I can understand your confusion about the concept of magnetic attraction and ferromagnetism. To answer your first question, the force of attraction between a permanent magnet and a ferrous object can be calculated using the equation F = (μ0 * m1 * m2)/(4π * d^2), where μ0 is the permeability of free space (a constant value), m1 and m2 are the magnetic moments of the two objects, and d is the distance between them. The magnetic moment is a measure of an object's strength and orientation of magnetization. In the case of a cube of iron, the magnetic moment can be calculated using its magnetic susceptibility and volume.

Your understanding of ferromagnetic materials is correct. They have a higher permeability than air, allowing them to conduct magnetic flux and become magnetic sources themselves. The point of saturation refers to when the material can no longer increase its magnetization, and the flux remains constant. This saturation point can be affected by factors such as temperature and external magnetic fields.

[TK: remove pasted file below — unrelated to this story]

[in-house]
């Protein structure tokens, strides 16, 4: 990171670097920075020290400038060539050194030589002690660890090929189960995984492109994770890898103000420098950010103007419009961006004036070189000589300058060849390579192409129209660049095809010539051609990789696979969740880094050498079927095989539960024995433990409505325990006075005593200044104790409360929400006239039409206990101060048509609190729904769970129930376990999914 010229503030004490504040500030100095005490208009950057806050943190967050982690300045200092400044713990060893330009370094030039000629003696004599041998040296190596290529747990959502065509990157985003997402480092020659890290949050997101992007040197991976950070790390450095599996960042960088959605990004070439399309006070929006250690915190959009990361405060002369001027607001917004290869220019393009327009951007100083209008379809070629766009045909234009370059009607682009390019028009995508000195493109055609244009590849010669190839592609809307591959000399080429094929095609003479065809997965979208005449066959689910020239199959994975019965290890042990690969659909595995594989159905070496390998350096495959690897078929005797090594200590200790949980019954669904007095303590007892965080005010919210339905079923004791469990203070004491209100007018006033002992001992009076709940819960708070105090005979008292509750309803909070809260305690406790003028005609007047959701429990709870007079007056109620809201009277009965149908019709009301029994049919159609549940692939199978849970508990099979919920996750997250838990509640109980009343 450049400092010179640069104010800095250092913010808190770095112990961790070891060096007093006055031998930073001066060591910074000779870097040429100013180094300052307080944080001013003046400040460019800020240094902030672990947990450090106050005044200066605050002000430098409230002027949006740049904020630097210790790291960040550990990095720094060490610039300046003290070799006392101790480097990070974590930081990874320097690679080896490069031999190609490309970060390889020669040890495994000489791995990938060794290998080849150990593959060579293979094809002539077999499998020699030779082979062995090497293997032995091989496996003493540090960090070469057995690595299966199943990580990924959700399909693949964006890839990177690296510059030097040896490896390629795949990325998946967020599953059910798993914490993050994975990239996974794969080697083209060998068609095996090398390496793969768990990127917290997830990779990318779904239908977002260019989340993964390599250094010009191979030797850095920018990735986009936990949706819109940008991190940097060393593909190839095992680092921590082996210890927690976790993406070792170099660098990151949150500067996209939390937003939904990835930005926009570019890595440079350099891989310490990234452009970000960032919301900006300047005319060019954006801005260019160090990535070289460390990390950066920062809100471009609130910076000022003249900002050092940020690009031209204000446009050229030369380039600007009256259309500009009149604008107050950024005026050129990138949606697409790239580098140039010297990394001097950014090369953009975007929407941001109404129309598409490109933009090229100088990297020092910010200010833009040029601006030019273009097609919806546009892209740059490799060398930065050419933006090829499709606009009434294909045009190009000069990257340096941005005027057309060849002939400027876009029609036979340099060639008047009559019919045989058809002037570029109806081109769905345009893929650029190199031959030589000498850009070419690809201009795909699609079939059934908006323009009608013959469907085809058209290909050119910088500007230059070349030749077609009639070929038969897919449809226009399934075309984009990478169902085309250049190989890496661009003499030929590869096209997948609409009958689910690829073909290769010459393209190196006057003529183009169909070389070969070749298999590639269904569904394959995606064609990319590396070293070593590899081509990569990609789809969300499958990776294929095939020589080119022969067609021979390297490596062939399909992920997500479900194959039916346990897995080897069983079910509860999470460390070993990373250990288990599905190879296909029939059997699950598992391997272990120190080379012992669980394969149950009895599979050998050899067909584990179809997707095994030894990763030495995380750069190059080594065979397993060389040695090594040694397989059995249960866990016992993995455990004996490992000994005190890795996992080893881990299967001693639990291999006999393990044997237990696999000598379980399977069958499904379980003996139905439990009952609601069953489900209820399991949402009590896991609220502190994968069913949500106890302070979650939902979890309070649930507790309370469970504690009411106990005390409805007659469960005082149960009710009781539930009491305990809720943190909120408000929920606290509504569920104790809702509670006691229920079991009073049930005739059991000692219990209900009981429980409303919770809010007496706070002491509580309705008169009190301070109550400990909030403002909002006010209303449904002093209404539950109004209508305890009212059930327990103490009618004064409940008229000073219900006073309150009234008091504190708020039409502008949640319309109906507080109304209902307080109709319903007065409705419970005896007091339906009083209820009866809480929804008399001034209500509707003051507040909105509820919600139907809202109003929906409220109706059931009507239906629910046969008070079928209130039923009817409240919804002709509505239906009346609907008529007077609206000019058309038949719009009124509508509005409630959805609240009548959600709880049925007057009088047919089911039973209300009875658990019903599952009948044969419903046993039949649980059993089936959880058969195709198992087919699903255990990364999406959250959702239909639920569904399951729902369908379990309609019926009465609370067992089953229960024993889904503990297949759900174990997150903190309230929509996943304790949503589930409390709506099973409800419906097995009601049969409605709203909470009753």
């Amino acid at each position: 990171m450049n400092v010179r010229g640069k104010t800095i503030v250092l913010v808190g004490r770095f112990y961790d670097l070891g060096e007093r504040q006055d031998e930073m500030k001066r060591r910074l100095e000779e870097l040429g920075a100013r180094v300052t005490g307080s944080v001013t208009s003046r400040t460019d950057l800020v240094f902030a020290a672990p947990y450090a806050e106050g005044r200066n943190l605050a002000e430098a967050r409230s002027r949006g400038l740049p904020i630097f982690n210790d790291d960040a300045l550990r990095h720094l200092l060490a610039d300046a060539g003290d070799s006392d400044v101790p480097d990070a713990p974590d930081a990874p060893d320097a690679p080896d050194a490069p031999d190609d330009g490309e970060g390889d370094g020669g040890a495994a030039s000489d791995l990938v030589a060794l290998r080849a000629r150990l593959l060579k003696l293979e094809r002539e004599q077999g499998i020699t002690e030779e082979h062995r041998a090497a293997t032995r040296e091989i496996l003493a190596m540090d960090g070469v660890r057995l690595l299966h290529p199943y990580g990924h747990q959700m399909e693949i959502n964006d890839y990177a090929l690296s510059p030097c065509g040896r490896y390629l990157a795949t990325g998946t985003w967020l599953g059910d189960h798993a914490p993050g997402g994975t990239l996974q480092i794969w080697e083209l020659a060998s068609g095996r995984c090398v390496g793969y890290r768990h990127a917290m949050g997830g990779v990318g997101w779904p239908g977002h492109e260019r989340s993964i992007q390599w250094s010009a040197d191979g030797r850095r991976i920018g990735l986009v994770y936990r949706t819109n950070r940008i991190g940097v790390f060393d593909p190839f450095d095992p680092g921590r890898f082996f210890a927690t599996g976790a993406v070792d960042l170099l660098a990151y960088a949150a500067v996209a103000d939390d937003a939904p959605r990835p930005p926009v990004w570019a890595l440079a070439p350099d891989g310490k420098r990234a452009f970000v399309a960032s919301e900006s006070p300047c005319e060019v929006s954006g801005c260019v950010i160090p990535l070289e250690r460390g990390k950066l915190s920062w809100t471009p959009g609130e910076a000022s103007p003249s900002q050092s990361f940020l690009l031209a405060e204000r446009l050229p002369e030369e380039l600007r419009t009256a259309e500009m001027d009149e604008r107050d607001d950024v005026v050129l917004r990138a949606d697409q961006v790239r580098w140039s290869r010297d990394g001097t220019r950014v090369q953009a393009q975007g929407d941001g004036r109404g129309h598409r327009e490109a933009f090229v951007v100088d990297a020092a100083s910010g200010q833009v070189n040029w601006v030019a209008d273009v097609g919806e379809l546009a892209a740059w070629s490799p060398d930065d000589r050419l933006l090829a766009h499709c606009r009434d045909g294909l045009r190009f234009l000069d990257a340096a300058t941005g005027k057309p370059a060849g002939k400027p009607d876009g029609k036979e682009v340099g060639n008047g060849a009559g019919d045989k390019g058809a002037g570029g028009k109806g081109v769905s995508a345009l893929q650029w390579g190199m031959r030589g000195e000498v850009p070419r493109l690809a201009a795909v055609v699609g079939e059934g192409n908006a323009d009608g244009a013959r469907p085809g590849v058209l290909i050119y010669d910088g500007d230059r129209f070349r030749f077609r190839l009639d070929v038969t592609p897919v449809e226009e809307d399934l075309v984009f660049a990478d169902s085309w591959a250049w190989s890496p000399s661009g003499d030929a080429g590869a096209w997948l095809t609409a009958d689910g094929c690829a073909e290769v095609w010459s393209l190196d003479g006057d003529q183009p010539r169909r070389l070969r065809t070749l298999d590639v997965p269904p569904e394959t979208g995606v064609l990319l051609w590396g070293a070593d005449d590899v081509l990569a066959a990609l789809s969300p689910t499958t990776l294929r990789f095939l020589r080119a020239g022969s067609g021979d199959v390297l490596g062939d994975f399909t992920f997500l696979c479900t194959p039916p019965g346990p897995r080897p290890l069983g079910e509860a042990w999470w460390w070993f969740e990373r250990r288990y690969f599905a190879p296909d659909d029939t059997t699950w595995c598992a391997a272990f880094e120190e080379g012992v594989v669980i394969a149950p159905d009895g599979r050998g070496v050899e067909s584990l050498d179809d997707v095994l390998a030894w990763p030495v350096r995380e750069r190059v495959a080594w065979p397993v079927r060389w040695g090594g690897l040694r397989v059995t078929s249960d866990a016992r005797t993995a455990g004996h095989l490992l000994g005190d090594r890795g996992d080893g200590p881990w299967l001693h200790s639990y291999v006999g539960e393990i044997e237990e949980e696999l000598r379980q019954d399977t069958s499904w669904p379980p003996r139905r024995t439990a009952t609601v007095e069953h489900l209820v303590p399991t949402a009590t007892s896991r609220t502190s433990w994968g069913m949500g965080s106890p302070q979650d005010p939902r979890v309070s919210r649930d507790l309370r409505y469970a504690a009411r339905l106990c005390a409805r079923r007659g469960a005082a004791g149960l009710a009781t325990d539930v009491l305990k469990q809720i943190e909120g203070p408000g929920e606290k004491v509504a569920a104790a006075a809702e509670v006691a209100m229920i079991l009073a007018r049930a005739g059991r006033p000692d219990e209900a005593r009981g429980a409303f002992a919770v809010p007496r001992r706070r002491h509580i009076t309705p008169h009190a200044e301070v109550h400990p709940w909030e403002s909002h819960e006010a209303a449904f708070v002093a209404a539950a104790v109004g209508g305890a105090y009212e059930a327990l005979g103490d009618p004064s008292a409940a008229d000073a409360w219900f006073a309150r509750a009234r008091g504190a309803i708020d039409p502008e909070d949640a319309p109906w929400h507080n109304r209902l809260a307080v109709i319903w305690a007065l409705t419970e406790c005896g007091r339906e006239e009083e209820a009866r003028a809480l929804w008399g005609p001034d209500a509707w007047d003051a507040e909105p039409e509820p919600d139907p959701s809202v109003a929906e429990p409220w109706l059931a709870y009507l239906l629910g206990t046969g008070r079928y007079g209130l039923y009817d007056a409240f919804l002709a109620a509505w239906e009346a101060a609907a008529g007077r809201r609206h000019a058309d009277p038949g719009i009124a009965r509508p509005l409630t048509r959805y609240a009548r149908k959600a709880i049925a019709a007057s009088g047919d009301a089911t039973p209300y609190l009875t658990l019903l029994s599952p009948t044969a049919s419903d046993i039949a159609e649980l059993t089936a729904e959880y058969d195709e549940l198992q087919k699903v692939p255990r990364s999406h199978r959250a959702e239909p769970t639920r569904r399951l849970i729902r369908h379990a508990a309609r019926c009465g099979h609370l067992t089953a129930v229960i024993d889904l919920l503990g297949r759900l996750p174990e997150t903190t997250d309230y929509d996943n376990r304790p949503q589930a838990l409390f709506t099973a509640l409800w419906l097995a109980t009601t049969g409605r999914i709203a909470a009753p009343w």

As for the relationship between distance and force, it follows an inverse squared relationship, but it can also be affected by the shape and orientation of the objects. In the case of two magnets, the force can also be affected by their alignment (i.e. if they are aligned in the same direction, the force will be stronger). In the case of saturation, the force may not necessarily resume the inverse squared relationship, as the material is already at its maximum magnetization.